Yesterday my friend Andy gave me an old, brass vase. It wasn’t my birthday, I hadn’t accomplished anything special, it wasn’t even an anniversary of our friendship. I asked Andy why he gave it to me. He said, “just because”. That’s a part of Andy’s personality. Out of nowhere, he feels the urge to be generous and then follows through on impulse.
When something happens, people want a reasonable explanation for why it took place. When thinking of gift giving, there are the usual reasons for doing so, holidays, achievement of milestones, birthdays, apologies, bribing for a favor, and so forth. When you get a gift, seemingly for no reason at all, the gift seems extra special. If the giver is asked why and his response is, “just because”, it usually means he was thinking pleasant thoughts about you.
Life rarely conforms into neat formulae and reasons for people’s actions don’t always exist. Human psychology isn’t neat and clean like physical science. We can explain the nuclear processes that power our Sun, but your son can’t reasonably explain why he got a speeding ticket. Sometimes we have to settle for the generic answer, “just because”.
When a person sincerely wishes to discover the reason for an event or the make up of some substance she diligently inquires into its properties and will perform some sort of experiment–either formal or informal. If she is scientifically oriented, she will go on to form likely hypotheses to explain the event or chemical property. To say, “just because” when explaining why combining vinegar and baking soda results in effervescence, is an unsatisfactory response.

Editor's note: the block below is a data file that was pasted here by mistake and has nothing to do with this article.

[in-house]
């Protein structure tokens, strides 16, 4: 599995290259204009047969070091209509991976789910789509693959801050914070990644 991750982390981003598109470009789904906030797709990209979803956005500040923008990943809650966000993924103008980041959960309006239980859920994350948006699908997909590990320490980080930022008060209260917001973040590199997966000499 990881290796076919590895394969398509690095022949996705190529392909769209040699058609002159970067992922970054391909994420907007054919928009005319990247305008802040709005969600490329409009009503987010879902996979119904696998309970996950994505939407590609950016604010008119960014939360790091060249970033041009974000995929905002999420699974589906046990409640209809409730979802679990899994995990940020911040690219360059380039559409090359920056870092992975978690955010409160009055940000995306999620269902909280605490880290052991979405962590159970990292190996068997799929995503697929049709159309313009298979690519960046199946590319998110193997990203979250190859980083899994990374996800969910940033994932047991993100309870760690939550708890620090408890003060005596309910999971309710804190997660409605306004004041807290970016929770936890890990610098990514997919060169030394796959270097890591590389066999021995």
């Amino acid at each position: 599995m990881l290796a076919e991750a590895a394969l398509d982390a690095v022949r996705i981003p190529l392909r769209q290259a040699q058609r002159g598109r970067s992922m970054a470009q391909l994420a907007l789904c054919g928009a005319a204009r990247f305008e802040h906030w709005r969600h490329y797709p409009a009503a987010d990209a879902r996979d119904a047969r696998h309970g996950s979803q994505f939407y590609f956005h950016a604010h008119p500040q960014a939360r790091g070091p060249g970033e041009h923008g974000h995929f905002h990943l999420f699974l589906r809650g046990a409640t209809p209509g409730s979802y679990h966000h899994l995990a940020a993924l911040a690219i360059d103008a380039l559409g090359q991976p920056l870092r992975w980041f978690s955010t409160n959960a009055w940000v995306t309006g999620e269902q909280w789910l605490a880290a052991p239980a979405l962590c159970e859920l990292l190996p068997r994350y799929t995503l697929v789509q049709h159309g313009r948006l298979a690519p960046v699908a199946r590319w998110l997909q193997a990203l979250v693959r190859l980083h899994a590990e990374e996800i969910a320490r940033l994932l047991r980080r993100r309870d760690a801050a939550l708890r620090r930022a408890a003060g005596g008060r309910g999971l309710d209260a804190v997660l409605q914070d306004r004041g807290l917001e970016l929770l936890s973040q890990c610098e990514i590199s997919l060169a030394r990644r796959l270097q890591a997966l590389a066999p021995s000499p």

When trying to express matters of the heart in interpersonal relationships, it is often better to detour past rational psychological reasons. This is especially helpful when dealing with fondness and love. The writer Anaïs Nin once said, “Do not seek the because–in love there is no because, no reason, no explanation, no solutions.” This may not be a wise approach, but it is a very human way of doing things.
On the other hand, have you noticed that a person of questionable moral fortitude or a liar needs to formulate an alibi or reasonable-sounding excuse to explain away accusations of wrong-doing? If the miscreant is clever enough, he can fabricate reasons to justify anything he does. If he believes that a good story will absolve him of guilt, he’ll tell it because he knows “just because” is not a good alibi.
As is the case with kind-hearted people like Andy, we have to accept the idea that often there is no rational explanation for his generosity. People like him don’t understand, for sure, why they behave the way they do.
When your friend does a random favor for you and says he did it “just because”, simply thank him for thinking about you and bask in your friend’s adoration of you.